Ask for support. If you make your goals known to your spouse, friend or even coworker — someone you know will support you — you’re more likely to reach them. If you feel like you won’t reach your goals on your own, consider seeking professional help. Whether the goal is to eat healthier, exercise more, quit smoking or get more sleep, there’s someone out there who can help.
Have S.M.A.R.T. goals. That is, set goals that are Specific, Measurable, Attainable, Relevant and Time-specific. If you set a vague goal, such as “eat better,” you may find it hard to stick with it. If, on the other hand, you commit to eating a green salad at least five nights a week and eating fruit for dessert every weeknight, you’ll be able to measure your progress simply by keeping a food diary (a worthy pursuit of its own).
Cut yourself a break. Remember that perfection is the enemy of progress. Don’t ever give up. Instead, take a deep breath and make another green salad the next day



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12/27/16 3:27 P

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December 27, 2016
Pressure’s on! Two natural solutions for hypertension.

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There’s a “health” club that just surpassed a billion members — but it’s one you want to steer clear of. High blood pressure, aka hypertension, now affects 1.13 billion people worldwide, according to the World Health Organization. While medication is often needed (and we want you to get your BP to 115/76 with or without meds), daily habits matter — a lot. Whether you’ve been diagnosed with high blood pressure or you’re trying to prevent it, it’s important that you eat a plant-based diet that’s not high in sodium, get regular exercise, enjoy one or two alcoholic beverages a night if you drink (and no more than two), practice stress management, and prioritize sleep. Research sheds light on two things to consider adding to your toolkit. The first involves getting stuck, in a good way. Electroacupuncture, a form of acupuncture that uses low-intensity electric pulses, can help to lower blood pressure in people with hypertension. Second, getting plenty of ALA and DHA omega-3 fatty acids in your diet may help to prevent hypertension in the first place, according to preliminary research. So add a couple of servings of cold-water fish such as wild salmon to your weekly menu (if it’s not there already), and keep omega-3-rich walnuts on hand as a heart-healthy snack.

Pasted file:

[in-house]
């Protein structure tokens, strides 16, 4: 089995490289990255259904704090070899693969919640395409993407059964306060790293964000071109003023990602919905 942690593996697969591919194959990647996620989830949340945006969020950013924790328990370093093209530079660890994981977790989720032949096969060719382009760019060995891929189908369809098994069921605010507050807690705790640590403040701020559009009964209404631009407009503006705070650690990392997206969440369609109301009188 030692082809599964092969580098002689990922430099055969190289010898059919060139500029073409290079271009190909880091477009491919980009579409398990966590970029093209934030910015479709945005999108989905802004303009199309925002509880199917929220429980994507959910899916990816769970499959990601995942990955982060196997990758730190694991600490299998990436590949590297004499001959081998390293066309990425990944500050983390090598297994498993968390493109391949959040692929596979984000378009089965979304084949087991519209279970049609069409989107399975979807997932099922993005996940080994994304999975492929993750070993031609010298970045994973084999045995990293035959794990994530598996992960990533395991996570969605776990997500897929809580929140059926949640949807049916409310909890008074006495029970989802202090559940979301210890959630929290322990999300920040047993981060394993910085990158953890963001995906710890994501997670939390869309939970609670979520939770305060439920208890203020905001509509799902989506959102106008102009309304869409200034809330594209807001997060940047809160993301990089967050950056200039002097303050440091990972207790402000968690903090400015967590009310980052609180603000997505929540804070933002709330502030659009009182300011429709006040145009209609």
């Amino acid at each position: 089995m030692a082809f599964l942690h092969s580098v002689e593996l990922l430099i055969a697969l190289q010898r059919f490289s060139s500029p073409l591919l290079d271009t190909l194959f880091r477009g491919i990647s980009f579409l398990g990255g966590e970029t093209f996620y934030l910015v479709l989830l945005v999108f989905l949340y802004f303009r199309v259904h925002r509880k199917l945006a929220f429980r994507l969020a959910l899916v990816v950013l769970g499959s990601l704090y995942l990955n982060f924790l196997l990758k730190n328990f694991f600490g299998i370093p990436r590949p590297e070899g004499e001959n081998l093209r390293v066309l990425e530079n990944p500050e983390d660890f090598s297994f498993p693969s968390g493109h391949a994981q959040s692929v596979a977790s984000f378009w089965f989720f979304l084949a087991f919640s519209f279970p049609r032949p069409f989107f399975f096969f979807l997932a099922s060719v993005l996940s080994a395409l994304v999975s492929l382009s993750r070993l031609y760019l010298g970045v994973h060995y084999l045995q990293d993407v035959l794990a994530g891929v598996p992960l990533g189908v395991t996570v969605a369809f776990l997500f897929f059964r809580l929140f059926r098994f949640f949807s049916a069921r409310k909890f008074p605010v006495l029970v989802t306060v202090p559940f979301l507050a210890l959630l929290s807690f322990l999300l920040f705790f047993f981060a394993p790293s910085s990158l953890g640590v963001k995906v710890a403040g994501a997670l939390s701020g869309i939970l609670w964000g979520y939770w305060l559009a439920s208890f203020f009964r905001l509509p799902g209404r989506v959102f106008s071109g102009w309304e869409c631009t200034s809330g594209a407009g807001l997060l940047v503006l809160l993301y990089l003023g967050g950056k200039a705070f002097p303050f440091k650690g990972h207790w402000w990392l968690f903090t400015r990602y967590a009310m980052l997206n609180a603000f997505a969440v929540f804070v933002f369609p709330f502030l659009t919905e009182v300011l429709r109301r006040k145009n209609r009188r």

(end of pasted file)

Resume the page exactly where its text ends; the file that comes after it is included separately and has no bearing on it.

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12/23/16 4:24 P

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December 23, 2016
Breathe easy: How to have a wheeze-free winter.

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Cold weather can be tough for those who suffer from asthma, especially when exercising. Cold air is a common trigger of “bronchoconstriction,” or narrowing of the airways. One of the simplest things asthmatics can do to make cold weather breathing easier is to “rewarm the air you breathe,” according to Sumita Khatri, MD, co-director of Cleveland Clinic’s Asthma Center. Whenever you’re outdoors, wrap a scarf, neck gaiter or bandanna loosely around your nose and mouth to effectively trap your warmer exhalations. Bonus: Keeping your nose warm may also reduce the number of colds you catch this winter. A small animal study found that the rhinovirus — a cause of the common cold — replicates better inside a cold nose!